Spring Clean-up Series: Range of Motion
By Laurie Sweig, Special to the Times
Published April 13, 2017
A little while ago I saw this post on a social media site of a guy attempting to touch his toes. It took him 41 days, but he did it. He touched his toes. Can you touch your toes? For the record, I can, but it’s not pretty.
The ability to do a toe touch (while standing) is one example of our body’s range of motion or ROM. It can be defined as the movement potential of a specific joint. That potential can be measured, and medical professionals do measure it. The question is, why is it important? Think back to your childhood. Let the image of you running, jumping, climbing, falling, getting back up, and doing it all over again fill your mind. Chances are you did all of that without a second thought. As we age, we tend to think a lot about how we move. In some case, we avoid movements. Sometimes that is the wise thing to do. But, often we let fear get in the way and that sends us on a downhill journey. It comes back to losing it if we don’t use it.
“Spring is nature’s way of saying let’s party” – Robin Williams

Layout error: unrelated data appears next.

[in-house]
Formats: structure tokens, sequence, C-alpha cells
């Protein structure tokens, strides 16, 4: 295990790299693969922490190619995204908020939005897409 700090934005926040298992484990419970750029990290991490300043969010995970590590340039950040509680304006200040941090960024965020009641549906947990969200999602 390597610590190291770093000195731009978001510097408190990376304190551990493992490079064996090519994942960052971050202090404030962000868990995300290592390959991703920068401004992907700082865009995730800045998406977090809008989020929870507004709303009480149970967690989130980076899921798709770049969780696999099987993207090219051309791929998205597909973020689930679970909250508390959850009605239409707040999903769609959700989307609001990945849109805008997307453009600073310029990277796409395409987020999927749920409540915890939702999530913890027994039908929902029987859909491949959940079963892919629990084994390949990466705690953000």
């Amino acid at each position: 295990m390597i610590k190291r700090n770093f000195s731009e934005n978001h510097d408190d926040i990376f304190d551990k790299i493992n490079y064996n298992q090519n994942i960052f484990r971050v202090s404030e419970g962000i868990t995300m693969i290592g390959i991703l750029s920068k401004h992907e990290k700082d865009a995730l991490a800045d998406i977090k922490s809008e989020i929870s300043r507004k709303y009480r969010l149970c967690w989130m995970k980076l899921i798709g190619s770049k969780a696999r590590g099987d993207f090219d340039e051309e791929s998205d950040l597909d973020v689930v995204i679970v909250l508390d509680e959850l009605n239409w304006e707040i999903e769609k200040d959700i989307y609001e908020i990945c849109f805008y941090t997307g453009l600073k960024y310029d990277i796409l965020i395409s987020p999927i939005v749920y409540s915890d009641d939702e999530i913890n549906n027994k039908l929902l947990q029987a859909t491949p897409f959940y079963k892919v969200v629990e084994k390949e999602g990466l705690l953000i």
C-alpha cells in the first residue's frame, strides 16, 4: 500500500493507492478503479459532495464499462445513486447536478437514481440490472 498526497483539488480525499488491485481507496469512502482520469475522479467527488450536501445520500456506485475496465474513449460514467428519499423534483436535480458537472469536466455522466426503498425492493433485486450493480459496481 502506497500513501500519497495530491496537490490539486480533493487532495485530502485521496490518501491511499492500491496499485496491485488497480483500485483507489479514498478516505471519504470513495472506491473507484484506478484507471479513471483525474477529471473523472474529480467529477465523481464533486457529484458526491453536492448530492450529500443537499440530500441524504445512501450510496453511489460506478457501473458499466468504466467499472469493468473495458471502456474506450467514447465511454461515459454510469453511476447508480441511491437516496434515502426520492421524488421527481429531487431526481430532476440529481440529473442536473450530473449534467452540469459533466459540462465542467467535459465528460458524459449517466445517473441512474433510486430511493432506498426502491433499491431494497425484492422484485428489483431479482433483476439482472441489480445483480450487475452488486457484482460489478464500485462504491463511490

Now is the time to get moving. There are chores to be done at this time of the year and we can get ready for them. Start by attempting to touch your toes. Don’t force it. Just try. Do that every day for a week. Reach down and see how far you get. Be gentle and leave judgment out of the exercise.
Try some other movements. Raise your arms over your head. What does that feel like? Again, be gentle. Or try one of my favourite – spread your fingers apart and bring them back together. Do the same thing with your toes. These are all ROM exercises.
Moving around now in these different ways will decrease the potential of aches and pains of the spring cleanup. Everything is about to wake up after a long winter. We should too.
Something to think about.
Laurie Sweig is a certified personal trainer and spinning instructor. She is one of the founders of The Point for Fitness: www.thepointforfitmess.com.